1913 Henderson Model B Motorcycle

Ask most people why Detroit’s been dubbed ‘Motor City’ of the United States, and they’re likely to mention any one of the car manufacturing plants that have called the Michigan capital city home.

But ask anybody with a passing interest in classic American motorcycles, and they’ll be able to tell you that Detroit was as good at building things that went ‘go’ on two wheels, as it was for four. Why? Because of Henderson.

Brothers William G. and Thomas W. Henderson established the Henderson Motorcycle Company in 1911. After constructing their first prototype that year, production was launched and in January 1912 the Model A (934cc, inlet-over-exhaust, in-line, four-cylinder) hit the market.

Although it was expensive – US$325 at the time was not pocket change – it was considered a very desirable machine. The long wheelbase made it comfortable and stable at speed, and it was the largest and fastest motorcycle of its time. This made it especially popular with sports riders and police departments. Its reputation for quality and reliability was fuelled by one Carl Stearns Clancy, famed for riding 18,000 miles around the world on a 1912 Henderson, partly financing his journey by submitting articles and photographs of his adventures to motorcycling publications – the kind of publicity money simply can’t buy. It’s believed Clancy was the first person to ever motor around the world, and the complete tale of his feat was featured in the October 1913 issue of World Motorcycle Review.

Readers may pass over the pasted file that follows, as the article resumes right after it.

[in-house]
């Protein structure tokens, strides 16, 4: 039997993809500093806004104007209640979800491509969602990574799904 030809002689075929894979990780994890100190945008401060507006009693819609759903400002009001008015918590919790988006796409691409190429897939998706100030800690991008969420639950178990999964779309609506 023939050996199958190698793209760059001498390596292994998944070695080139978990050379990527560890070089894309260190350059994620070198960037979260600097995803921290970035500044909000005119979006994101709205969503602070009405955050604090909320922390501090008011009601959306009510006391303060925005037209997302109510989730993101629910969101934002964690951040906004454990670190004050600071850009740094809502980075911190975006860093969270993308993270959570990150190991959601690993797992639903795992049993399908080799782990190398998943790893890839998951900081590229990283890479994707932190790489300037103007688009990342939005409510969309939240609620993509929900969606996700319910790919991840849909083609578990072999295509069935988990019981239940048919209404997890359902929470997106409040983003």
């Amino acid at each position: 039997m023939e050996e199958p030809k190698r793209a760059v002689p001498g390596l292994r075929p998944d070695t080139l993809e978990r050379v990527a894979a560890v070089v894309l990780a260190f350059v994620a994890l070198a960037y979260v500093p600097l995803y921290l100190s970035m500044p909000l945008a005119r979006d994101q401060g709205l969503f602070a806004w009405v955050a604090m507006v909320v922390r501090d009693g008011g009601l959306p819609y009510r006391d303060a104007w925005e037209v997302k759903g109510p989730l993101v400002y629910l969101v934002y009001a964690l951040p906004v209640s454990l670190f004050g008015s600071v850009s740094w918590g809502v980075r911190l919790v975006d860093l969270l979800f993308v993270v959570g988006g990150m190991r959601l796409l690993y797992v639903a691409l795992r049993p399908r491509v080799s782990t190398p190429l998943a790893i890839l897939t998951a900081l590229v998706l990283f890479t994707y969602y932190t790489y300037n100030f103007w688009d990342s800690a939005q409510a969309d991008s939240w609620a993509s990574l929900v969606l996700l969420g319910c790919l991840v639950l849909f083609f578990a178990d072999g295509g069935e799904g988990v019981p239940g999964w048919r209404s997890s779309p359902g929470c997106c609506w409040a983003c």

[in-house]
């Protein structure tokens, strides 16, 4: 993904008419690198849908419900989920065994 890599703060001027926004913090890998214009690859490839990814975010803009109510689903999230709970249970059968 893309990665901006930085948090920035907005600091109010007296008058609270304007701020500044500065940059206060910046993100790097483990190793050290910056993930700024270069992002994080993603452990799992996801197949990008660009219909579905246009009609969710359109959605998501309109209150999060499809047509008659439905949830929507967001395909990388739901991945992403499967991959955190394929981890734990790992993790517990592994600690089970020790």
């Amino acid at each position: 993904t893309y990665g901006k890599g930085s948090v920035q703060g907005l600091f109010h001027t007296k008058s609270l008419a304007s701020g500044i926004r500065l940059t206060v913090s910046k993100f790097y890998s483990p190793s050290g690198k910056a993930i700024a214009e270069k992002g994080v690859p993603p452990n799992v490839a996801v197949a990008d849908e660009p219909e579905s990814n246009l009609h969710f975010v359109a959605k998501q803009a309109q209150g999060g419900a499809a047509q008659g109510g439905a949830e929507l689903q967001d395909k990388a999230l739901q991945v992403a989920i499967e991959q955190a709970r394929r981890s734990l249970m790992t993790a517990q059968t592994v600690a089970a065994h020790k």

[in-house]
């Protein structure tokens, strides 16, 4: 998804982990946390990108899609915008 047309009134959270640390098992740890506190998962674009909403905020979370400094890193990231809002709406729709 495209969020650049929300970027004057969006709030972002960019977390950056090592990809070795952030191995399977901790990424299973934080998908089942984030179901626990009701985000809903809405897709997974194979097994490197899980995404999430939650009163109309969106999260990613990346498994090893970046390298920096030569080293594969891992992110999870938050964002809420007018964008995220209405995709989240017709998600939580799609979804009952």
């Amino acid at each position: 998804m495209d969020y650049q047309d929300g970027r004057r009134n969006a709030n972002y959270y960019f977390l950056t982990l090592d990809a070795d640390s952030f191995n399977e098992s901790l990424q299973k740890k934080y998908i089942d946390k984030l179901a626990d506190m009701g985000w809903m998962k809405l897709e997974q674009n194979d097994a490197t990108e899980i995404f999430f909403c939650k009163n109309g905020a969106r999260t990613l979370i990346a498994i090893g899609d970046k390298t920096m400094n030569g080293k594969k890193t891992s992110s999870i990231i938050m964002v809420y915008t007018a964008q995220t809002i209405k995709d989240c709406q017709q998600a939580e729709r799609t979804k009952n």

Launched in 1913, the Model B boasted revised girder forks, a lower seat position, a flat-sided fuel tank in place of the previous cylindrical one, and an improved brake. Like the model that hit the market the previous year, the 1913 Model B was single-speed. A two-speed rear hub was introduced in 1914 and an optional shorter frame became available the following year, in 1915, to provide a wheelbase of 1.47m (58 inches), which significantly improved the bike’s handling.

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